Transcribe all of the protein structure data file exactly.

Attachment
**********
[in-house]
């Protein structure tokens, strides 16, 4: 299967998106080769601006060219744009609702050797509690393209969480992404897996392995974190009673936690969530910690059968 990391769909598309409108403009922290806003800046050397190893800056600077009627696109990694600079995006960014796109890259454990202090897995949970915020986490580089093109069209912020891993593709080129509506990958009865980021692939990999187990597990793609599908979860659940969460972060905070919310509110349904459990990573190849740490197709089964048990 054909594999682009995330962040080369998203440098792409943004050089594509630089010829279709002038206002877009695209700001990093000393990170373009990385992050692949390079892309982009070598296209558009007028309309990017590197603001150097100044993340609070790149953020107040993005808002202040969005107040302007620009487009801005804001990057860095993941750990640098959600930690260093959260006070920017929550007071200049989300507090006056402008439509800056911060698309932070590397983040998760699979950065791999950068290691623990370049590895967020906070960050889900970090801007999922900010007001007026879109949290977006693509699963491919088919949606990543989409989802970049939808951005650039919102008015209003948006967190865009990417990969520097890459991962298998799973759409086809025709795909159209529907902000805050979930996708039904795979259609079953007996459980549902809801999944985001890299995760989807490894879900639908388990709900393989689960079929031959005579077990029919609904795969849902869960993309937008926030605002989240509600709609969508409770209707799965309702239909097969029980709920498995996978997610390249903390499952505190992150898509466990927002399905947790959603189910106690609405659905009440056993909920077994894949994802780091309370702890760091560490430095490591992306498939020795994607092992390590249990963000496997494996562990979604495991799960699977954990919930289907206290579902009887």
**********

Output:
[in-house]
């Protein structure tokens, strides 16, 4: 299967998106080769601006060219744009609702050797509690393209969480992404897996392995974190009673936690969530910690059968 990391769909598309409108403009922290806003800046050397190893800056600077009627696109990694600079995006960014796109890259454990202090897995949970915020986490580089093109069209912020891993593709080129509506990958009865980021692939990999187990597990793609599908979860659940969460972060905070919310509110349904459990990573190849740490197709089964048990 054909594999682009995330962040080369998203440098792409943004050089594509630089010829279709002038206002877009695209700001990093000393990170373009990385992050692949390079892309982009070598296209558009007028309309990017590197603001150097100044993340609070790149953020107040993005808002202040969005107040302007620009487009801005804001990057860095993941750990640098959600930690260093959260006070920017929550007071200049989300507090006056402008439509800056911060698309932070590397983040998760699979950065791999950068290691623990370049590895967020906070960050889900970090801007999922900010007001007026879109949290977006693509699963491919088919949606990543989409989802970049939808951005650039919102008015209003948006967190865009990417990969520097890459991962298998799973759409086809025709795909159209529907902000805050979930996708039904795979259609079953007996459980549902809801999944985001890299995760989807490894879900639908388990709900393989689960079929031959005579077990029919609904795969849902869960993309937008926030605002989240509600709609969508409770209707799965309702239909097969029980709920498995996978997610390249903390499952505190992150898509466990927002399905947790959603189910106690609405659905009440056993909920077994894949994802780091309370702890760091560490430095490591992306498939020795994607092992390590249990963000496997494996562990979604495991799960699977954990919930289907206290579902009887």